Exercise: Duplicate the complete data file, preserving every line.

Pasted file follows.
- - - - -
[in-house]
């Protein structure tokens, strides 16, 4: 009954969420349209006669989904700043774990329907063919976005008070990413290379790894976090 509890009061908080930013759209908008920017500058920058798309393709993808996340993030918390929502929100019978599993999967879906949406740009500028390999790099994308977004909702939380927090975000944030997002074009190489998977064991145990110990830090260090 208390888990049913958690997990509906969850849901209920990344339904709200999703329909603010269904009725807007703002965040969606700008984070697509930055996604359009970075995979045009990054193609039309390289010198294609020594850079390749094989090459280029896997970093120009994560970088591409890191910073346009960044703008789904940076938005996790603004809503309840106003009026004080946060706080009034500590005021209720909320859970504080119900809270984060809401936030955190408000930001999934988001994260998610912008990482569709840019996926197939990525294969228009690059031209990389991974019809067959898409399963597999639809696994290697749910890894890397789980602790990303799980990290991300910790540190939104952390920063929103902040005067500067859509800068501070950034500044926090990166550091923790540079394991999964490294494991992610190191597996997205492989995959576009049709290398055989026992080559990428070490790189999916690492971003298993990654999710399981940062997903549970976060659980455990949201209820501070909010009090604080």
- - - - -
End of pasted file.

[in-house]
């Protein structure tokens, strides 16, 4: 009954969420349209006669989904700043774990329907063919976005008070990413290379790894976090 509890009061908080930013759209908008920017500058920058798309393709993808996340993030918390929502929100019978599993999967879906949406740009500028390999790099994308977004909702939380927090975000944030997002074009190489998977064991145990110990830090260090 208390888990049913958690997990509906969850849901209920990344339904709200999703329909603010269904009725807007703002965040969606700008984070697509930055996604359009970075995979045009990054193609039309390289010198294609020594850079390749094989090459280029896997970093120009994560970088591409890191910073346009960044703008789904940076938005996790603004809503309840106003009026004080946060706080009034500590005021209720909320859970504080119900809270984060809401936030955190408000930001999934988001994260998610912008990482569709840019996926197939990525294969228009690059031209990389991974019809067959898409399963597999639809696994290697749910890894890397789980602790990303799980990290991300910790540190939104952390920063929103902040005067500067859509800068501070950034500044926090990166550091923790540079394991999964490294494991992610190191597996997205492989995959576009049709290398055989026992080559990428070490790189999916690492971003298993990654999710399981940062997903549970976060659980455990949201209820501070909010009090604080």